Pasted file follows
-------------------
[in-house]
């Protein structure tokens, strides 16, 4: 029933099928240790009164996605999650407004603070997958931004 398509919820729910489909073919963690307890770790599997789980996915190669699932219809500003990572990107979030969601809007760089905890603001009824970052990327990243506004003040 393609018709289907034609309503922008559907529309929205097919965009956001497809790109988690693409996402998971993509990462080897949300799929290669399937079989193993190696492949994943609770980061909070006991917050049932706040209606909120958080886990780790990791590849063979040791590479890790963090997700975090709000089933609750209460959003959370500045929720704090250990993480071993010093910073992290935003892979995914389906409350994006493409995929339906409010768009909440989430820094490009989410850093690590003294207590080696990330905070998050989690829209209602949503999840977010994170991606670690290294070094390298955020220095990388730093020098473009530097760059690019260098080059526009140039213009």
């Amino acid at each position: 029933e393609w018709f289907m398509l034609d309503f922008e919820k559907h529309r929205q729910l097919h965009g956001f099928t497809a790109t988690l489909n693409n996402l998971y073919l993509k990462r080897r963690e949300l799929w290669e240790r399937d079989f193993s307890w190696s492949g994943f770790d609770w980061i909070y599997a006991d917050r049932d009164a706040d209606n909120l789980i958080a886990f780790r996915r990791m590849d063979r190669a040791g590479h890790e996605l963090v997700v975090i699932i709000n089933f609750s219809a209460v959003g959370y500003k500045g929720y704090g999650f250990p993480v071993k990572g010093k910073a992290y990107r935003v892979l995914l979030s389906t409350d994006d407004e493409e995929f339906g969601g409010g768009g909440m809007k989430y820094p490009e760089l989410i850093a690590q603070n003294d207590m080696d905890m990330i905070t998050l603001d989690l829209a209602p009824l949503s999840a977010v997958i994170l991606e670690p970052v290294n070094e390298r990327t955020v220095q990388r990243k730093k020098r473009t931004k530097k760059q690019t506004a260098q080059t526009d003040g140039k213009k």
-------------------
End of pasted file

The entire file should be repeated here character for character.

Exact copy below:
[in-house]
């Protein structure tokens, strides 16, 4: 029933099928240790009164996605999650407004603070997958931004 398509919820729910489909073919963690307890770790599997789980996915190669699932219809500003990572990107979030969601809007760089905890603001009824970052990327990243506004003040 393609018709289907034609309503922008559907529309929205097919965009956001497809790109988690693409996402998971993509990462080897949300799929290669399937079989193993190696492949994943609770980061909070006991917050049932706040209606909120958080886990780790990791590849063979040791590479890790963090997700975090709000089933609750209460959003959370500045929720704090250990993480071993010093910073992290935003892979995914389906409350994006493409995929339906409010768009909440989430820094490009989410850093690590003294207590080696990330905070998050989690829209209602949503999840977010994170991606670690290294070094390298955020220095990388730093020098473009530097760059690019260098080059526009140039213009």
């Amino acid at each position: 029933e393609w018709f289907m398509l034609d309503f922008e919820k559907h529309r929205q729910l097919h965009g956001f099928t497809a790109t988690l489909n693409n996402l998971y073919l993509k990462r080897r963690e949300l799929w290669e240790r399937d079989f193993s307890w190696s492949g994943f770790d609770w980061i909070y599997a006991d917050r049932d009164a706040d209606n909120l789980i958080a886990f780790r996915r990791m590849d063979r190669a040791g590479h890790e996605l963090v997700v975090i699932i709000n089933f609750s219809a209460v959003g959370y500003k500045g929720y704090g999650f250990p993480v071993k990572g010093k910073a992290y990107r935003v892979l995914l979030s389906t409350d994006d407004e493409e995929f339906g969601g409010g768009g909440m809007k989430y820094p490009e760089l989410i850093a690590q603070n003294d207590m080696d905890m990330i905070t998050l603001d989690l829209a209602p009824l949503s999840a977010v997958i994170l991606e670690p970052v290294n070094e390298r990327t955020v220095q990388r990243k730093k020098r473009t931004k530097k760059q690019t506004a260098q080059t526009d003040g140039k213009k």